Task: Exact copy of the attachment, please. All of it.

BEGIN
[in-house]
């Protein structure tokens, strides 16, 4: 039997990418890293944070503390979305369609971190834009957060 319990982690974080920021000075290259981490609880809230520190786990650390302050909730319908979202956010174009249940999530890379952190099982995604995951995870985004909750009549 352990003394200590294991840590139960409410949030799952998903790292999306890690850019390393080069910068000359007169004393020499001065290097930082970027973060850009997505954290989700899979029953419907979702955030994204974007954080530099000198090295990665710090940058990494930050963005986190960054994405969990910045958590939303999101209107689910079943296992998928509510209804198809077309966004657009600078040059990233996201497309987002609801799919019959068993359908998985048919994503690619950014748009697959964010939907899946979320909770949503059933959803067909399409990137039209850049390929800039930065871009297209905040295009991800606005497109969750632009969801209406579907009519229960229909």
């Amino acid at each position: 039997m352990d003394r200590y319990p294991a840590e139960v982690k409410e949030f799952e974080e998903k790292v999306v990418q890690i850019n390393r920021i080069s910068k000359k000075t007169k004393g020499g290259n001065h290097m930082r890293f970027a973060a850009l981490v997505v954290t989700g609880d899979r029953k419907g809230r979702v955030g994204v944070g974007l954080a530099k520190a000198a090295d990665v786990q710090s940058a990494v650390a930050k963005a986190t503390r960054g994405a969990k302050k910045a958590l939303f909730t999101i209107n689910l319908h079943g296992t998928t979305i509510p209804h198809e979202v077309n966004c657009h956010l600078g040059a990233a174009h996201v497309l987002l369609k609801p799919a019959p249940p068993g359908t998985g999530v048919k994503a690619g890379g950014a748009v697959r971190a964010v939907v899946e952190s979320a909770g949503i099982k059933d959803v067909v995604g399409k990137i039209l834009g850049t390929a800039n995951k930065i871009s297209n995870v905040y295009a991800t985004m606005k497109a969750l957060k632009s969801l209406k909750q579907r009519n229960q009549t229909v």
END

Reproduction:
[in-house]
């Protein structure tokens, strides 16, 4: 039997990418890293944070503390979305369609971190834009957060 319990982690974080920021000075290259981490609880809230520190786990650390302050909730319908979202956010174009249940999530890379952190099982995604995951995870985004909750009549 352990003394200590294991840590139960409410949030799952998903790292999306890690850019390393080069910068000359007169004393020499001065290097930082970027973060850009997505954290989700899979029953419907979702955030994204974007954080530099000198090295990665710090940058990494930050963005986190960054994405969990910045958590939303999101209107689910079943296992998928509510209804198809077309966004657009600078040059990233996201497309987002609801799919019959068993359908998985048919994503690619950014748009697959964010939907899946979320909770949503059933959803067909399409990137039209850049390929800039930065871009297209905040295009991800606005497109969750632009969801209406579907009519229960229909």
């Amino acid at each position: 039997m352990d003394r200590y319990p294991a840590e139960v982690k409410e949030f799952e974080e998903k790292v999306v990418q890690i850019n390393r920021i080069s910068k000359k000075t007169k004393g020499g290259n001065h290097m930082r890293f970027a973060a850009l981490v997505v954290t989700g609880d899979r029953k419907g809230r979702v955030g994204v944070g974007l954080a530099k520190a000198a090295d990665v786990q710090s940058a990494v650390a930050k963005a986190t503390r960054g994405a969990k302050k910045a958590l939303f909730t999101i209107n689910l319908h079943g296992t998928t979305i509510p209804h198809e979202v077309n966004c657009h956010l600078g040059a990233a174009h996201v497309l987002l369609k609801p799919a019959p249940p068993g359908t998985g999530v048919k994503a690619g890379g950014a748009v697959r971190a964010v939907v899946e952190s979320a909770g949503i099982k059933d959803v067909v995604g399409k990137i039209l834009g850049t390929a800039n995951k930065i871009s297209n995870v905040y295009a991800t985004m606005k497109a969750l957060k632009s969801l209406k909750q579907r009519n229960q009549t229909v």